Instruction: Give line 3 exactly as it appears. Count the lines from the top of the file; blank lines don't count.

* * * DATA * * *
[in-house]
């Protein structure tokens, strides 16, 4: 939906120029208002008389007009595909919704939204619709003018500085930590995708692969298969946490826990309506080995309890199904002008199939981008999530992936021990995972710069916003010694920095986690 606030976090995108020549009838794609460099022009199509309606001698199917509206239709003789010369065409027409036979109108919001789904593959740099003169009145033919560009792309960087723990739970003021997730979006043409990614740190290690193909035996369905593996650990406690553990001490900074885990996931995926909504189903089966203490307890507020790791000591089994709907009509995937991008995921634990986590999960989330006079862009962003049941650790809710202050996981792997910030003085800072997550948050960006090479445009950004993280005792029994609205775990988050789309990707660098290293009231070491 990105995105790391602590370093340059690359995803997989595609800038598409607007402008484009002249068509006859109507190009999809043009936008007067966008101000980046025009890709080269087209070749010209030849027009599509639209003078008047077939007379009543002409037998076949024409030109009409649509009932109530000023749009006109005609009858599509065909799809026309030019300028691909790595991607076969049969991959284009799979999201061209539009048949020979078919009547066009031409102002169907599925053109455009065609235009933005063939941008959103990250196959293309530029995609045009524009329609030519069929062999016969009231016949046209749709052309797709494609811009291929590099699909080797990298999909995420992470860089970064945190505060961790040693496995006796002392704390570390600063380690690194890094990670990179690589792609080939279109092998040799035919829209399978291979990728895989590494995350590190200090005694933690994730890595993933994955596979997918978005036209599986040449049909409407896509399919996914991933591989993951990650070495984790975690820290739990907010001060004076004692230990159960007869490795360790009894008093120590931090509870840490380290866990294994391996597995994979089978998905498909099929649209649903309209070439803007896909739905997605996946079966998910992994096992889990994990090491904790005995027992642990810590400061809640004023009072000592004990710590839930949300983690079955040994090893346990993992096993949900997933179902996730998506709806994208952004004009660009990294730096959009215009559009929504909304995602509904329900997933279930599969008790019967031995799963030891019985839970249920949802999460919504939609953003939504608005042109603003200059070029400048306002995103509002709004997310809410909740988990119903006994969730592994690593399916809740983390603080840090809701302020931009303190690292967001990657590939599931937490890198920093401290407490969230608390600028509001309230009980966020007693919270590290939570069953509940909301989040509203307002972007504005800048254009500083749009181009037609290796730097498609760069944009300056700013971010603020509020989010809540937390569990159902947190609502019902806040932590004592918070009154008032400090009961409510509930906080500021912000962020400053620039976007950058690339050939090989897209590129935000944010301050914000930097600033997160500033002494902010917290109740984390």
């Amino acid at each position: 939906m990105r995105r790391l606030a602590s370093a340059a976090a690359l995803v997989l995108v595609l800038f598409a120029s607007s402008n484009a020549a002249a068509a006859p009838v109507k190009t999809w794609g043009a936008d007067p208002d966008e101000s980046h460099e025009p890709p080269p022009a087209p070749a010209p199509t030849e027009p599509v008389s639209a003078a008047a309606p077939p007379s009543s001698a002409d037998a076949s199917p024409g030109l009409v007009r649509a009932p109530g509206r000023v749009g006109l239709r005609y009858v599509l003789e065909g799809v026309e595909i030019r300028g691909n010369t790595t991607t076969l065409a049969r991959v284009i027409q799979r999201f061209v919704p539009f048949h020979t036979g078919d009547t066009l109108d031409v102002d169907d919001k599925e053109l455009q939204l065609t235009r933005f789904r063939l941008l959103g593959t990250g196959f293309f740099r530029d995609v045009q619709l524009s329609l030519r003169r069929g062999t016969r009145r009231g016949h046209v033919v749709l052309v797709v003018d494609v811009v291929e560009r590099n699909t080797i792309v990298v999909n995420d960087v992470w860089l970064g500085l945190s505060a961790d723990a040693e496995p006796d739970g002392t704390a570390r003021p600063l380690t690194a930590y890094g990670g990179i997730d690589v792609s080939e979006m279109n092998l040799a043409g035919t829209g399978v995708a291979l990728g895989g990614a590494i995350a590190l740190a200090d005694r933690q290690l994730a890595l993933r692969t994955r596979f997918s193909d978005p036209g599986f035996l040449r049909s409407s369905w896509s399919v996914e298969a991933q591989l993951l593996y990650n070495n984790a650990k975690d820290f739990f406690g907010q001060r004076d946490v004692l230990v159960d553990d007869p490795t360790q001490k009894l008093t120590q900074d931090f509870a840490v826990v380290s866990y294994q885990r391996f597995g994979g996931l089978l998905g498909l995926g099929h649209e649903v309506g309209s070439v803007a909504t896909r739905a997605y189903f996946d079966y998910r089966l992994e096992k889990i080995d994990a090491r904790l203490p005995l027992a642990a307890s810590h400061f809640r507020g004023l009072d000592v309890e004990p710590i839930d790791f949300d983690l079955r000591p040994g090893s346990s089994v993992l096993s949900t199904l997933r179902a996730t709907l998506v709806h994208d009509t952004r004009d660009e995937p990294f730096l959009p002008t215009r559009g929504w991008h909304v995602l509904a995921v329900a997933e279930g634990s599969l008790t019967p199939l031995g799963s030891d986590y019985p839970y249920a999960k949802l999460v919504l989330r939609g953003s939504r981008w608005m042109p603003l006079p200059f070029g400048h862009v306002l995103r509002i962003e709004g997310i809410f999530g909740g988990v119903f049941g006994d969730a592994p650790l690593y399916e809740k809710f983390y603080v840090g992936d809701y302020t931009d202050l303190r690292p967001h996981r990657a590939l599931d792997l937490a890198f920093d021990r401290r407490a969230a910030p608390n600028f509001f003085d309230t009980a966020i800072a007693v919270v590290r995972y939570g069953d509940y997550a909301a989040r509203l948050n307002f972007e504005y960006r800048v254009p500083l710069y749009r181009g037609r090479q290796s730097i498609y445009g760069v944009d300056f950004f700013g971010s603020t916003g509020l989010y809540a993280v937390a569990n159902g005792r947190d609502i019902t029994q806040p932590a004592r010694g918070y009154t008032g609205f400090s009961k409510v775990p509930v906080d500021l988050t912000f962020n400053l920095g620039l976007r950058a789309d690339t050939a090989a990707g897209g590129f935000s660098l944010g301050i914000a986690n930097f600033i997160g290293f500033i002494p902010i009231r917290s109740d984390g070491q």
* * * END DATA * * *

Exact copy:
């Amino acid at each position: 939906m990105r995105r790391l606030a602590s370093a340059a976090a690359l995803v997989l995108v595609l800038f598409a120029s607007s402008n484009a020549a002249a068509a006859p009838v109507k190009t999809w794609g043009a936008d007067p208002d966008e101000s980046h460099e025009p890709p080269p022009a087209p070749a010209p199509t030849e027009p599509v008389s639209a003078a008047a309606p077939p007379s009543s001698a002409d037998a076949s199917p024409g030109l009409v007009r649509a009932p109530g509206r000023v749009g006109l239709r005609y009858v599509l003789e065909g799809v026309e595909i030019r300028g691909n010369t790595t991607t076969l065409a049969r991959v284009i027409q799979r999201f061209v919704p539009f048949h020979t036979g078919d009547t066009l109108d031409v102002d169907d919001k599925e053109l455009q939204l065609t235009r933005f789904r063939l941008l959103g593959t990250g196959f293309f740099r530029d995609v045009q619709l524009s329609l030519r003169r069929g062999t016969r009145r009231g016949h046209v033919v749709l052309v797709v003018d494609v811009v291929e560009r590099n699909t080797i792309v990298v999909n995420d960087v992470w860089l970064g500085l945190s505060a961790d723990a040693e496995p006796d739970g002392t704390a570390r003021p600063l380690t690194a930590y890094g990670g990179i997730d690589v792609s080939e979006m279109n092998l040799a043409g035919t829209g399978v995708a291979l990728g895989g990614a590494i995350a590190l740190a200090d005694r933690q290690l994730a890595l993933r692969t994955r596979f997918s193909d978005p036209g599986f035996l040449r049909s409407s369905w896509s399919v996914e298969a991933q591989l993951l593996y990650n070495n984790a650990k975690d820290f739990f406690g907010q001060r004076d946490v004692l230990v159960d553990d007869p490795t360790q001490k009894l008093t120590q900074d931090f509870a840490v826990v380290s866990y294994q885990r391996f597995g994979g996931l089978l998905g498909l995926g099929h649209e649903v309506g309209s070439v803007a909504t896909r739905a997605y189903f996946d079966y998910r089966l992994e096992k889990i080995d994990a090491r904790l203490p005995l027992a642990a307890s810590h400061f809640r507020g004023l009072d000592v309890e004990p710590i839930d790791f949300d983690l079955r000591p040994g090893s346990s089994v993992l096993s949900t199904l997933r179902a996730t709907l998506v709806h994208d009509t952004r004009d660009e995937p990294f730096l959009p002008t215009r559009g929504w991008h909304v995602l509904a995921v329900a997933e279930g634990s599969l008790t019967p199939l031995g799963s030891d986590y019985p839970y249920a999960k949802l999460v919504l989330r939609g953003s939504r981008w608005m042109p603003l006079p200059f070029g400048h862009v306002l995103r509002i962003e709004g997310i809410f999530g909740g988990v119903f049941g006994d969730a592994p650790l690593y399916e809740k809710f983390y603080v840090g992936d809701y302020t931009d202050l303190r690292p967001h996981r990657a590939l599931d792997l937490a890198f920093d021990r401290r407490a969230a910030p608390n600028f509001f003085d309230t009980a966020i800072a007693v919270v590290r995972y939570g069953d509940y997550a909301a989040r509203l948050n307002f972007e504005y960006r800048v254009p500083l710069y749009r181009g037609r090479q290796s730097i498609y445009g760069v944009d300056f950004f700013g971010s603020t916003g509020l989010y809540a993280v937390a569990n159902g005792r947190d609502i019902t029994q806040p932590a004592r010694g918070y009154t008032g609205f400090s009961k409510v775990p509930v906080d500021l988050t912000f962020n400053l920095g620039l976007r950058a789309d690339t050939a090989a990707g897209g590129f935000s660098l944010g301050i914000a986690n930097f600033i997160g290293f500033i002494p902010i009231r917290s109740d984390g070491q």